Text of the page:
Simons Foundation Lectures are free public colloquia related to basic science and mathematics. These high-level talks are intended for professors, students, postdocs and business professionals, but interested people from the metropolitan area are welcome as well.
Depression is a common, chronic, and debilitating disease. Although many patients benefit from antidepressant medications or other therapies, only about half show complete remission. Factors that precipitate depression, such as stress, are incompletely understood.
We have used chronic social defeat stress as an animal model of depression. Prolonged exposure to an aggressor induces lasting changes in behavior such as social avoidance and anhedonia-like symptoms, which are reversed by chronic (but not acute) treatment with available antidepressants. Roughly one-third of mice subjected to social defeat stress do not exhibit these deleterious behaviors and appear “resilient.” We are exploring the molecular basis of defeat-induced behavioral pathology, antidepressant action, and resilience by analyzing genome-wide changes in gene expression and chromatin modifications in several limbic brain regions. One area of focus is the nucleus accumbens, a key brain reward region implicated in aspects of depression.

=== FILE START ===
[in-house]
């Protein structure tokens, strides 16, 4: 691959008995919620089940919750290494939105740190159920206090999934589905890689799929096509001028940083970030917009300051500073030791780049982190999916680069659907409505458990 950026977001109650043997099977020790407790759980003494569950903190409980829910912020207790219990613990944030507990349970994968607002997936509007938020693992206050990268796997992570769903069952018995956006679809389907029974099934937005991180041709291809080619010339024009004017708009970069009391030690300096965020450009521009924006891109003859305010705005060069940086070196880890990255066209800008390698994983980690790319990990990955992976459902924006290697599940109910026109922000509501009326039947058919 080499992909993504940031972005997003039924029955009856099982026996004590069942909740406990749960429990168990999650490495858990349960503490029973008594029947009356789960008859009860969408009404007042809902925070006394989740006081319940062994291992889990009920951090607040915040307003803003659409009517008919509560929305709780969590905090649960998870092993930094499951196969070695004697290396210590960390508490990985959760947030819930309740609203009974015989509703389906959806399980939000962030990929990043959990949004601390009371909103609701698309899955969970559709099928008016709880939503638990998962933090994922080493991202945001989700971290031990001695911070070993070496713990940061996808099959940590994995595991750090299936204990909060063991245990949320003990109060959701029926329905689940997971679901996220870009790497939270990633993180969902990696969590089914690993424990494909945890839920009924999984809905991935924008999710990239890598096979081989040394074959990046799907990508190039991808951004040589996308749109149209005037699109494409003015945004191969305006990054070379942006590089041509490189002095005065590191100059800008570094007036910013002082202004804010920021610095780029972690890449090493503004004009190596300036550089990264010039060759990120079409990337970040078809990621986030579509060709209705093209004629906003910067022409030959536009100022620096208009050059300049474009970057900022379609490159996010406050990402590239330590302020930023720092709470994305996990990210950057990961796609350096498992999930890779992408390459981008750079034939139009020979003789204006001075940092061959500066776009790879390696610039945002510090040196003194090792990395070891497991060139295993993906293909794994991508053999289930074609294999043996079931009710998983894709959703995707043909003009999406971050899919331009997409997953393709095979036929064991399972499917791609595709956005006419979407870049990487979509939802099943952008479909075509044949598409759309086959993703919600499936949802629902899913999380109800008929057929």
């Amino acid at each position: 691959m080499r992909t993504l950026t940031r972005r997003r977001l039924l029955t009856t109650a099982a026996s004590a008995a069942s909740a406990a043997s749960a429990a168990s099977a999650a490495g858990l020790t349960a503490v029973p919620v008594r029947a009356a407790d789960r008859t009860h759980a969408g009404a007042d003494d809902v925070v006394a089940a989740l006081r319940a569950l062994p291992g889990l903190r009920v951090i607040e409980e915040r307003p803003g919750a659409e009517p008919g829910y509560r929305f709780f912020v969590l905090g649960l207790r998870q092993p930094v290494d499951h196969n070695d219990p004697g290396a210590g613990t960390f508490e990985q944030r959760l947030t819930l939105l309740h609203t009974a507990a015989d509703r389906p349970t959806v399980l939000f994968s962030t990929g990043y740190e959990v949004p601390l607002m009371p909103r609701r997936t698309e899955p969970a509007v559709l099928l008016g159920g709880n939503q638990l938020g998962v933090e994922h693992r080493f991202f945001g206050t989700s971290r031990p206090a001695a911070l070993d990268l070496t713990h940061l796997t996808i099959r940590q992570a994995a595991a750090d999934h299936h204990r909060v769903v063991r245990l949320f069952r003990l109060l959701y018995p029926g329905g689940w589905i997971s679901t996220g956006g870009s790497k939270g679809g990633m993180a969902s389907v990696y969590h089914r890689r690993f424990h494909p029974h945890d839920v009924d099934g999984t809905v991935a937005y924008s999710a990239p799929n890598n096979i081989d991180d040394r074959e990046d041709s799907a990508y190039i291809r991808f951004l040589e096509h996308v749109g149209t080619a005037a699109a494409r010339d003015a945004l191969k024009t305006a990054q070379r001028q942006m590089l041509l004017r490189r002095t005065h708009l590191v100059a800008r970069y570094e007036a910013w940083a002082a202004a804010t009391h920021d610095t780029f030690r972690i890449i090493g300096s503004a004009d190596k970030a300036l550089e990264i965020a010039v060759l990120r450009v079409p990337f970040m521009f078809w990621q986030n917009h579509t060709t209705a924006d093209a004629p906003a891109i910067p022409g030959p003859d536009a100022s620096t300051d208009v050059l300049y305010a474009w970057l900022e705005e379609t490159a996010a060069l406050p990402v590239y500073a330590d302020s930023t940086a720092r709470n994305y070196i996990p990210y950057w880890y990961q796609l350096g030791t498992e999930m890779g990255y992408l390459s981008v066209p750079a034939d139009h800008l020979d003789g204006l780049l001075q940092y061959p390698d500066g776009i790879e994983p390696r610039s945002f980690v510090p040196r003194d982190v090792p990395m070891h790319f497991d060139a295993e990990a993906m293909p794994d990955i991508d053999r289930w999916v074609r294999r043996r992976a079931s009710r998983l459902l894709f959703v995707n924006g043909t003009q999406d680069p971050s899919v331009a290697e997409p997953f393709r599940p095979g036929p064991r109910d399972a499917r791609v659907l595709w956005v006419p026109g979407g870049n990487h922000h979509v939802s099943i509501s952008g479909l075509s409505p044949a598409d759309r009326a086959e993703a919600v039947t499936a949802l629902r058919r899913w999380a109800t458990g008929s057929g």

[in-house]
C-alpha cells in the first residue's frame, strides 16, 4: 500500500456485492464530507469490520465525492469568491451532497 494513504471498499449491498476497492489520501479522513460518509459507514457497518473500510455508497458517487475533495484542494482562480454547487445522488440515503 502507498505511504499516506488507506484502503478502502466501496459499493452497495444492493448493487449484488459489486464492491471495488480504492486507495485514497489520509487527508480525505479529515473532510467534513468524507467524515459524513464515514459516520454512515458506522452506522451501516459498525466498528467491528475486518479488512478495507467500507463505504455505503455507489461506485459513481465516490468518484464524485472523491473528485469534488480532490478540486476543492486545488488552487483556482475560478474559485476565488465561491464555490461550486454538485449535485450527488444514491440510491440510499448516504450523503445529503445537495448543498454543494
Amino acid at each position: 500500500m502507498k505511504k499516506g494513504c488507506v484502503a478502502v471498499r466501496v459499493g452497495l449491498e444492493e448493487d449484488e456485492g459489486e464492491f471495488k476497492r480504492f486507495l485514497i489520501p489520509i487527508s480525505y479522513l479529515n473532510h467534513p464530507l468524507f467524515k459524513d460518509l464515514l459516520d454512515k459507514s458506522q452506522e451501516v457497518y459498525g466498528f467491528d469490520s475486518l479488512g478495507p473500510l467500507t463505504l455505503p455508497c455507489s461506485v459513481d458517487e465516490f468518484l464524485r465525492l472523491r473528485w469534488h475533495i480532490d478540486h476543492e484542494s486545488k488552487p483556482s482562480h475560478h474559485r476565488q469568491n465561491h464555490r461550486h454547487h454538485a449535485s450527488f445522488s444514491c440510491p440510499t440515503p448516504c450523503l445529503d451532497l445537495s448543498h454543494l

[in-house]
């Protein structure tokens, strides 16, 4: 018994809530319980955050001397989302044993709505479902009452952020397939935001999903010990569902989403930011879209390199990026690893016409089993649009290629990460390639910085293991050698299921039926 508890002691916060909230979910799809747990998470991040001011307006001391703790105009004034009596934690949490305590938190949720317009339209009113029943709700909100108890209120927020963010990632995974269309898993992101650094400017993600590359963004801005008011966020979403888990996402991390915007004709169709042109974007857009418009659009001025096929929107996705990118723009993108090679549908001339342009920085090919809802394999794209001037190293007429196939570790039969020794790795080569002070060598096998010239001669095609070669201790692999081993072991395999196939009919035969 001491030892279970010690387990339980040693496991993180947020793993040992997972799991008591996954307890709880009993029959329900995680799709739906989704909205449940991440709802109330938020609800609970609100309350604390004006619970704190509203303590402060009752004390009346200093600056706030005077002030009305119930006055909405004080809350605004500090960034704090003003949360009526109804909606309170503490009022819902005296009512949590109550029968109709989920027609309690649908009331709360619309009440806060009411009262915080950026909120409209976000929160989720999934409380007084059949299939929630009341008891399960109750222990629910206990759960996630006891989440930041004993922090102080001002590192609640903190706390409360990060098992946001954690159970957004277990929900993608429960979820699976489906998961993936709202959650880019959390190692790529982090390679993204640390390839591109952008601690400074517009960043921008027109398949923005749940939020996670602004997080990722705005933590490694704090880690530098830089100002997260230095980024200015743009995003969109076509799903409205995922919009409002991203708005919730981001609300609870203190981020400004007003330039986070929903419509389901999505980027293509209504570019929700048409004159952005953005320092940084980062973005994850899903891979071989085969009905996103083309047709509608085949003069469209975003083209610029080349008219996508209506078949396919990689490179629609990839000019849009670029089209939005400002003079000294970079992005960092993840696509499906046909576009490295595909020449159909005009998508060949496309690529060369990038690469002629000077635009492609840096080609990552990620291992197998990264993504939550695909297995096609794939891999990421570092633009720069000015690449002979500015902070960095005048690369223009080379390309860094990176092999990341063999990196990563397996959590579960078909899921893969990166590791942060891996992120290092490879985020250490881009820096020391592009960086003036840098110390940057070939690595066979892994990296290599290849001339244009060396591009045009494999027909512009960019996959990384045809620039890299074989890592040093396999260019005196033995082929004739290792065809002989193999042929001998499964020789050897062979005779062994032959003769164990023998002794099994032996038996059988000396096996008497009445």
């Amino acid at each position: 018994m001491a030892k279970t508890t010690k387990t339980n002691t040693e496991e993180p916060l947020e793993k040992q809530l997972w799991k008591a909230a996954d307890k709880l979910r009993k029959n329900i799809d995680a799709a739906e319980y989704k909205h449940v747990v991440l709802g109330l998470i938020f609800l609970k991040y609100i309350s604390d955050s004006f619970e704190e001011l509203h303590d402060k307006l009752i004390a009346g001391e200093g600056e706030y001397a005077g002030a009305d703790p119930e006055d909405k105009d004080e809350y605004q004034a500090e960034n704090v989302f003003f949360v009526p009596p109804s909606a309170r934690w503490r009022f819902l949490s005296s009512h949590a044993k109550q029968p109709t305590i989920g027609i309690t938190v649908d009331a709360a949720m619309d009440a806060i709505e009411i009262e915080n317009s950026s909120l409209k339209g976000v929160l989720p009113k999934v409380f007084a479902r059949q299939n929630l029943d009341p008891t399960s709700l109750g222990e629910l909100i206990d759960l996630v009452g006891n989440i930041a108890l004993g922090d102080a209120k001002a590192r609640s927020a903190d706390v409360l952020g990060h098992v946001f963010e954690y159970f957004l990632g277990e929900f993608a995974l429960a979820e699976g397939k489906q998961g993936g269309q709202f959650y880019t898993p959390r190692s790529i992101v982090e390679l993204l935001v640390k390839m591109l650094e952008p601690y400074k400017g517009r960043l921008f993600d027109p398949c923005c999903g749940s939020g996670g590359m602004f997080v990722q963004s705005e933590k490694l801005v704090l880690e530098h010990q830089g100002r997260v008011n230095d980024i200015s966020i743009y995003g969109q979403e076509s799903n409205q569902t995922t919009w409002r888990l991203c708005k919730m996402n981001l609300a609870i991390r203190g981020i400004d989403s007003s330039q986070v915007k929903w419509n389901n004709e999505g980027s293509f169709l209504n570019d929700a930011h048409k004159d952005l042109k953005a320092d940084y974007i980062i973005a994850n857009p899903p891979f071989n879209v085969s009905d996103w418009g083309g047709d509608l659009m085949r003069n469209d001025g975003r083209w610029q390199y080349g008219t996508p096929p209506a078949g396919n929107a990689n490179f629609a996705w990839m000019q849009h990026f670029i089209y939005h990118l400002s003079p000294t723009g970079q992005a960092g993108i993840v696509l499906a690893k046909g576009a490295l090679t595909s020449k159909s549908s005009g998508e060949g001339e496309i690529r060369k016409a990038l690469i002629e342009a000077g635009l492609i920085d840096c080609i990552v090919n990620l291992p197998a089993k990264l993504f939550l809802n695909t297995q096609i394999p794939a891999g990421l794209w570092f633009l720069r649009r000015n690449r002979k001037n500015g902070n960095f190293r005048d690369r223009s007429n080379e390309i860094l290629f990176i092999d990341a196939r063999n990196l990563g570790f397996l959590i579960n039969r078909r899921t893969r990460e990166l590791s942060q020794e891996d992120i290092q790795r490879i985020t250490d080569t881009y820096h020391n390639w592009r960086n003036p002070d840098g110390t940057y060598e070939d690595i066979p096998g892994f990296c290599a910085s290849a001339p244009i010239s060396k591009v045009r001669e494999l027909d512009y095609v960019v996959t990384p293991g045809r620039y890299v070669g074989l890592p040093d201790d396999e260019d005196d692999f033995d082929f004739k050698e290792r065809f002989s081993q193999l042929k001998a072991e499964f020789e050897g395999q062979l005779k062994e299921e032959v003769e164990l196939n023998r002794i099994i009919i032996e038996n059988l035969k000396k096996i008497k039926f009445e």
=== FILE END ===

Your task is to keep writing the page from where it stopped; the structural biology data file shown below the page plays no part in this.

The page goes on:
We have identified sets of genes that remain altered one month after defeat stress. Many of these changes are reversed by chronic antidepressant treatment. Interestingly, a large subset of these genes, whose abnormalities are corrected by antidepressants, appear normal in resilient mice. These findings suggest that antidepressants work in part by inducing changes in gene and chromatin regulation in nucleus accumbens that occur naturally in more resilient individuals. Current studies are underway to investigate the genes and molecular pathways involved in these various responses. Specific genes that control susceptibility, resilience, and antidepressant responses will be discussed.
Together, this work provides novel insight into the molecular mechanisms by which chronic stress produces lasting changes in specific brain areas, and associated changes in the functioning of neural circuits, to cause depression-like symptoms. The findings also suggest novel leads for the development of new antidepressant treatments.
“Transcriptional and Epigenetic Mechanisms of Depression” lecture slides (pdf)
“Hidden Switches in the Mind” (pdf)